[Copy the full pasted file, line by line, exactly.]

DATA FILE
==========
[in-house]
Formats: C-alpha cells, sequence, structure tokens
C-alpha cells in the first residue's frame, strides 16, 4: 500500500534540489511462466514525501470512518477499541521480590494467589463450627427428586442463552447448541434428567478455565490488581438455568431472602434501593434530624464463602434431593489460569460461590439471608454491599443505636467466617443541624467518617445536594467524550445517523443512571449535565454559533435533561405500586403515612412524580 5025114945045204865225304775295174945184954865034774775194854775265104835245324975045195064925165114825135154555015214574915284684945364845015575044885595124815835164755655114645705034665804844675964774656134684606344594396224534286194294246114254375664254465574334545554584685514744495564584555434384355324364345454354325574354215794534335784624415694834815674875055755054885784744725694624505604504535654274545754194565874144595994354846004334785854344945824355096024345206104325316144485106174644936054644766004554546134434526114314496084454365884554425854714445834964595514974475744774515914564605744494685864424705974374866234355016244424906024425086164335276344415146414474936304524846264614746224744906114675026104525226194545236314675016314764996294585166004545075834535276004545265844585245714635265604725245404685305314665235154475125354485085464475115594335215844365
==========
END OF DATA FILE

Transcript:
[in-house]
Formats: C-alpha cells, sequence, structure tokens
C-alpha cells in the first residue's frame, strides 16, 4: 500500500534540489511462466514525501470512518477499541521480590494467589463450627427428586442463552447448541434428567478455565490488581438455568431472602434501593434530624464463602434431593489460569460461590439471608454491599443505636467466617443541624467518617445536594467524550445517523443512571449535565454559533435533561405500586403515612412524580 5025114945045204865225304775295174945184954865034774775194854775265104835245324975045195064925165114825135154555015214574915284684945364845015575044885595124815835164755655114645705034665804844675964774656134684606344594396224534286194294246114254375664254465574334545554584685514744495564584555434384355324364345454354325574354215794534335784624415694834815674875055755054885784744725694624505604504535654274545754194565874144595994354846004334785854344945824355096024345206104325316144485106174644936054644766004554546134434526114314496084454365884554425854714445834964595514974475744774515914564605744494685864424705974374866234355016244424906024425086164335276344415146414474936304524846264614746224744906114675026104525226194545236314675016314764996294585166004545075834535276004545265844585245714635265604725245404685305314665235154475125354485085464475115594335215844365